The Taliban’s Approach to Governance: What Should They Learn From the Past?
All in all, the post-2001 system failed to create an inclusive, democratic, pro-development, and stable Afghanistan. While the Afghan government had many opportunities to reach a political settlement with the Taliban and other political groups, the recently ousted Afghan President Ashraf Ghani stubbornly insisted on keeping the status quo. Ghani knew he would be the first and main loser of any political settlement with the Taliban as he had no significant domestic popularity, and more importantly, the Taliban had repeatedly asked for his resignation. That is why Ghani decided to resist up until the moment he had to flee the country.
With the Taliban takeover, the obvious question now is what the next Afghan government will look like. In terms of their governance approach, the Taliban Constitution (1998) proposed an extremely centralized, Islamic system, headed by an “Amir-ul-Momineen” or leader of the faithful (supreme leader), who had ultimate authority over state affairs. That constitution did not specify the method of election and the term limit of the supreme leader. It only specified that the supreme leader must be male, Muslim, and a follower of the Hanafi school of jurisprudence. The supreme leader had the authority to form an Islamic council and handpick its members for legislation and policy implementation purposes. The supreme leader could also appoint the ministers and the head of ministers (a quasi-prime minister) that together comprised the government. Recently, the Taliban suggested that Afghanistan may be run through a council for which they provided no more details.
Such an extreme centralization would undoubtedly result in the same outcome as previous regimes. Afghanistan’s history of many failed regimes and its social, political, and cultural realities show that an exclusive, top-down, dictatorial regime will not solve Afghanistan’s governance problem. Afghanistan’s problem is not technical, but political. Considering Afghanistan’s local conditions, the Taliban should, as they claim they would, open the door for other Afghan groups to engage in negotiations about the future of Afghanistan. Polycentric and power-sharing arrangements best fit Afghanistan’s realities. While centralization causes conflict, competition, disunity, and instability, polycentric and power-sharing arrangements can facilitate peace, cooperation, unity, and stability for Afghanistan.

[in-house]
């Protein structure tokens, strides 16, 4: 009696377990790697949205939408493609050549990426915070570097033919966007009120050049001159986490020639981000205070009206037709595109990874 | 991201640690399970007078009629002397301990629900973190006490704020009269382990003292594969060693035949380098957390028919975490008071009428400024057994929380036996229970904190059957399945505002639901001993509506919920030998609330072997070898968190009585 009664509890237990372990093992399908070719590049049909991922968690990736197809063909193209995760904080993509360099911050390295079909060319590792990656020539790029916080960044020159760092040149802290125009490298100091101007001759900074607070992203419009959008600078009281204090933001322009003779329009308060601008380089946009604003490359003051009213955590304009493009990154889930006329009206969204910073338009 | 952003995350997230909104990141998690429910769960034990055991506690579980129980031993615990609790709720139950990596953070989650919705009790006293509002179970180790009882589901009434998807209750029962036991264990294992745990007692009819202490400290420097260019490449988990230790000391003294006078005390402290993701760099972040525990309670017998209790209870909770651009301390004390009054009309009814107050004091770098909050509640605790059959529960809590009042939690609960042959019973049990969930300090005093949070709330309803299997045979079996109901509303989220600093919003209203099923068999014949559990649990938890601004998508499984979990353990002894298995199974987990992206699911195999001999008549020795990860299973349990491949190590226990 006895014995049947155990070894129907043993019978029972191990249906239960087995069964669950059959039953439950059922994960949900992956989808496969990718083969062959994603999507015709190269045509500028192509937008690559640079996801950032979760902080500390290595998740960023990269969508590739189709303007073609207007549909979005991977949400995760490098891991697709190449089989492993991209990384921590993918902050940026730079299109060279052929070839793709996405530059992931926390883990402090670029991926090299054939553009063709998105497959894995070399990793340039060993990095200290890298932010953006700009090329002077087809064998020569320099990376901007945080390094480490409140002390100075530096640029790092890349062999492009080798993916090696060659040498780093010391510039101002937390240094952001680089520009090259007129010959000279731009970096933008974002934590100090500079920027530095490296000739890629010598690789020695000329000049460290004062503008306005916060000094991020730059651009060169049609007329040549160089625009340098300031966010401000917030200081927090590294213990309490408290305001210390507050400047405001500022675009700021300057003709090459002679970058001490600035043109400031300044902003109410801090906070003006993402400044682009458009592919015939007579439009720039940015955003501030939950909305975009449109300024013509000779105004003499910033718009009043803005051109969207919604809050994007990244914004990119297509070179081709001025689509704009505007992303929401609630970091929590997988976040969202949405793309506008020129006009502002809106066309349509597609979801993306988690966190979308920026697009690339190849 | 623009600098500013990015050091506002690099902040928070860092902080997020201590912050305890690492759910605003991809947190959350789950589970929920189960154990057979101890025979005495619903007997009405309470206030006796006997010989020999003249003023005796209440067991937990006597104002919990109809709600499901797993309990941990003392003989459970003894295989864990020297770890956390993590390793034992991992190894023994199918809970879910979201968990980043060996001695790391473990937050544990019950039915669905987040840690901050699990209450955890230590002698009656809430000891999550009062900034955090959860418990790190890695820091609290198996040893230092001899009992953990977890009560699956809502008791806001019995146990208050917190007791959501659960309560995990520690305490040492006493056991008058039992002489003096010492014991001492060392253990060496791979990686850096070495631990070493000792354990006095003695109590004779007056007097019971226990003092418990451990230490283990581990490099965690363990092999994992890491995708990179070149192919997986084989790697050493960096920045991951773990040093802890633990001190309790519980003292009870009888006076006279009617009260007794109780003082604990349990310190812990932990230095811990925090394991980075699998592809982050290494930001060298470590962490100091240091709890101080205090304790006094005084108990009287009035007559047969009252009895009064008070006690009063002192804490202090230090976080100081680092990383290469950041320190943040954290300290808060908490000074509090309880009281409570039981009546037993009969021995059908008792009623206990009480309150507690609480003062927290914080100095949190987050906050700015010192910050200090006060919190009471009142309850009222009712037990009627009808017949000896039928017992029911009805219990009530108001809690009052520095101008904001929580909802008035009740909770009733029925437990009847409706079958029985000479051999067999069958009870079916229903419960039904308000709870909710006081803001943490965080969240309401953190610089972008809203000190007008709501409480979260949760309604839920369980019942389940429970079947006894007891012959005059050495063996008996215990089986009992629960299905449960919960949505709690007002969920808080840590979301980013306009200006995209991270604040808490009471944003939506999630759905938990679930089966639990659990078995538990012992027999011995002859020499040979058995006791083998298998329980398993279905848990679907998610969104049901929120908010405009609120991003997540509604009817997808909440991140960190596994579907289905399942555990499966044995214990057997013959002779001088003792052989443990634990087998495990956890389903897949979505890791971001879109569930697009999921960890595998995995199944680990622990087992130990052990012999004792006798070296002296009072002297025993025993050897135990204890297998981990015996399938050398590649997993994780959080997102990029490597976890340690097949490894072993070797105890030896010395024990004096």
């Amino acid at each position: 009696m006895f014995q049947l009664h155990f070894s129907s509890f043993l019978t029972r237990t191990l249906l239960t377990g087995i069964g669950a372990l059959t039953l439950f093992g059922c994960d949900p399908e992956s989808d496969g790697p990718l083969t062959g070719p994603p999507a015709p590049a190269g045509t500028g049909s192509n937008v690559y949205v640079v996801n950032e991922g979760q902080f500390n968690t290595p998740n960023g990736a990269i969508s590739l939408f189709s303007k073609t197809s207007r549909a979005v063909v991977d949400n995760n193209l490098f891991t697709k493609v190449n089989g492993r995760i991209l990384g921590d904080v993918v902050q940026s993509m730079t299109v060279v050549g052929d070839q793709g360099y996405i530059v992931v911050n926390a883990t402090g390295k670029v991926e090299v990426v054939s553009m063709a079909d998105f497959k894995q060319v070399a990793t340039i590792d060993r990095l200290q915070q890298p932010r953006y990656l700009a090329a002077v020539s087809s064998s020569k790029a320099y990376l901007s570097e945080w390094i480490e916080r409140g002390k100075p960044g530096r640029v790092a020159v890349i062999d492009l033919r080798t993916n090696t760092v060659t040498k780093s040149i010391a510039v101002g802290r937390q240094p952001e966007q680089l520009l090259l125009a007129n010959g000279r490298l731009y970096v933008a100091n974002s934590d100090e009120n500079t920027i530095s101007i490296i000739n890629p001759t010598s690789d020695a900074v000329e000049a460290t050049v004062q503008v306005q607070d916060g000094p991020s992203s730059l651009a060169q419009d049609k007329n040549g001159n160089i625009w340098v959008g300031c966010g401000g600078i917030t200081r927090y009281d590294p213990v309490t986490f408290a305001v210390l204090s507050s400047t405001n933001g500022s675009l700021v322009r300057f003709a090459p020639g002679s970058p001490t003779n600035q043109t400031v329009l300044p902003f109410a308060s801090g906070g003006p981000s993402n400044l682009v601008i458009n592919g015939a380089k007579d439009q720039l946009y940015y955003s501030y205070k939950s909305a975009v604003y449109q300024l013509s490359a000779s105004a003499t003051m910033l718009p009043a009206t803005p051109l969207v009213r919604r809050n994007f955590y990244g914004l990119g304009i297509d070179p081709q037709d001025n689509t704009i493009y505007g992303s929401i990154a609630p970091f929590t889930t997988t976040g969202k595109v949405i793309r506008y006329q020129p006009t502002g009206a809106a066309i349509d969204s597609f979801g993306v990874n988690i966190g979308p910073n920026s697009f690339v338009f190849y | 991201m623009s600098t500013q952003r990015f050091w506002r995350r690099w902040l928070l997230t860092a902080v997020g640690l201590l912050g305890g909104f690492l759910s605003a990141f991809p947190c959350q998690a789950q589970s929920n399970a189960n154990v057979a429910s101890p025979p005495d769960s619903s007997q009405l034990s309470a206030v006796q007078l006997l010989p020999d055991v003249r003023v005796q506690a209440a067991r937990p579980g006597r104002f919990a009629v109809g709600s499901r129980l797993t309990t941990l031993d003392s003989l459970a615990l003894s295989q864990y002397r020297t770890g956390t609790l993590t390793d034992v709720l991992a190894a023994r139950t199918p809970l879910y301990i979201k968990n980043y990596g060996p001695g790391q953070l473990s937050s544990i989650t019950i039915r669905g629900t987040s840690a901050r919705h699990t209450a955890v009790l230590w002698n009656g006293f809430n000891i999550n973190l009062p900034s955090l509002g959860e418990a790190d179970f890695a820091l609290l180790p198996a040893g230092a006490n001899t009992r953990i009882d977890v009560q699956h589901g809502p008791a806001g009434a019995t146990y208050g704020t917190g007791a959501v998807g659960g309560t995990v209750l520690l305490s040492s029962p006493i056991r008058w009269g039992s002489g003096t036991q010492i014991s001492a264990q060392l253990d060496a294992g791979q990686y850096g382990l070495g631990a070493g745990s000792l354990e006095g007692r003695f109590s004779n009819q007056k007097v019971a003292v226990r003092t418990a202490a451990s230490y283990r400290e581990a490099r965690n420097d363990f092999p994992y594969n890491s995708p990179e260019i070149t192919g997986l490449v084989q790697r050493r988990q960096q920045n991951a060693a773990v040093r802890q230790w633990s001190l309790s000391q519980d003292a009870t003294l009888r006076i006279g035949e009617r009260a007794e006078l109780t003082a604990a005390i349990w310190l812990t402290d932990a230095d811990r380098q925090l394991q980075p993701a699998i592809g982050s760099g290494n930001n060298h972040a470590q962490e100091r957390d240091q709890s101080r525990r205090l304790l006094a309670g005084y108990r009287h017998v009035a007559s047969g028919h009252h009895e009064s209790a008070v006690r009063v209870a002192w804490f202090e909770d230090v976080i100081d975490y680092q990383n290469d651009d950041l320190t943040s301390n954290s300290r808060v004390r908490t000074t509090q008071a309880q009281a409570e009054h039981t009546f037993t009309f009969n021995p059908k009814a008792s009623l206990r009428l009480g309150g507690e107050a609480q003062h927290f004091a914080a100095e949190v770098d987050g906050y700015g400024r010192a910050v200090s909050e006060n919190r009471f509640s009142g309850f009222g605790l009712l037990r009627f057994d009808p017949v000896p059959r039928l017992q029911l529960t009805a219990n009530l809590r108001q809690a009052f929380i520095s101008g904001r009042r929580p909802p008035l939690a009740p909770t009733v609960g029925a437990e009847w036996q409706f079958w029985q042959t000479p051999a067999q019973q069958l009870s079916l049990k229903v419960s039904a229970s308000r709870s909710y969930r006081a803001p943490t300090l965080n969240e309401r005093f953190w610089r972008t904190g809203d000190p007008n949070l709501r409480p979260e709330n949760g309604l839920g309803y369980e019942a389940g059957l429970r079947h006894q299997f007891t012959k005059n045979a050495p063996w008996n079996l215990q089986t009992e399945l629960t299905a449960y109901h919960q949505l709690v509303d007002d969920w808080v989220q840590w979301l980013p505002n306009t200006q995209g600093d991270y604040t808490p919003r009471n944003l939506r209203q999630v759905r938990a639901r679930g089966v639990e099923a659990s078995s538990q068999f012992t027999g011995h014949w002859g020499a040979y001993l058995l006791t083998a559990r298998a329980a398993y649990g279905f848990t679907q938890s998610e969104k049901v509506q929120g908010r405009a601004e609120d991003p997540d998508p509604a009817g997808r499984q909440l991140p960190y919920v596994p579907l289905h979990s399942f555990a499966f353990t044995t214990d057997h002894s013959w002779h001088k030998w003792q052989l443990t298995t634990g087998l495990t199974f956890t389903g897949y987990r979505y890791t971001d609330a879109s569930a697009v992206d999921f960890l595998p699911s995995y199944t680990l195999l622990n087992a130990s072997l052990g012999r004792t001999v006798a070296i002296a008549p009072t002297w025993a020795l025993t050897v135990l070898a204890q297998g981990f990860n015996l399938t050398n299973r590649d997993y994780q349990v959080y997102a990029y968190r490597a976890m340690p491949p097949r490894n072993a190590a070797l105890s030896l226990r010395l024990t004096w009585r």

The United States was going leave Afghanistan sooner or later. Neither the U.S. nor the international community can afford to support Afghanistan forever, especially when the Afghan government is corrupt, ineffective, inefficient, and unaccountable. While Afghan groups, including the government and the Taliban, lost many opportunities to reach a political settlement, they still have the opportunity to do so. Afghans should sit together and decide about the future of Afghanistan. The Taliban, by themselves, cannot impose another top-down, dictatorial regime in the country — not effectively. Afghan elites and the population will not passively accept Taliban rule; they must be included in the governmental process at all levels. The recent protests in the capital, the mobilization of a resistance front in Panjshir, and the retaking a couple of districts in Baghlan province all indicate that Afghans who disagree with the Taliban will stand up and resist.
The international community still bears responsibility to immediately encourage the Taliban, and various Afghan groups outside the Taliban, to constructively negotiate the future of Afghanistan. Given Afghanistan’s dependency on foreign aid, the international community has leverage to pressure the Taliban and other Afghan groups to focus on a political settlement. History has repeatedly demonstrated that the Afghan groups displaced and left with no voice of their own will not remain silent for long. Indeed, they and the Taliban will soon fall into conflict and possibly even civil war. Should the Taliban choose to ignore this lesson of history, they do so at their, and the people of Afghanistan’s, peril.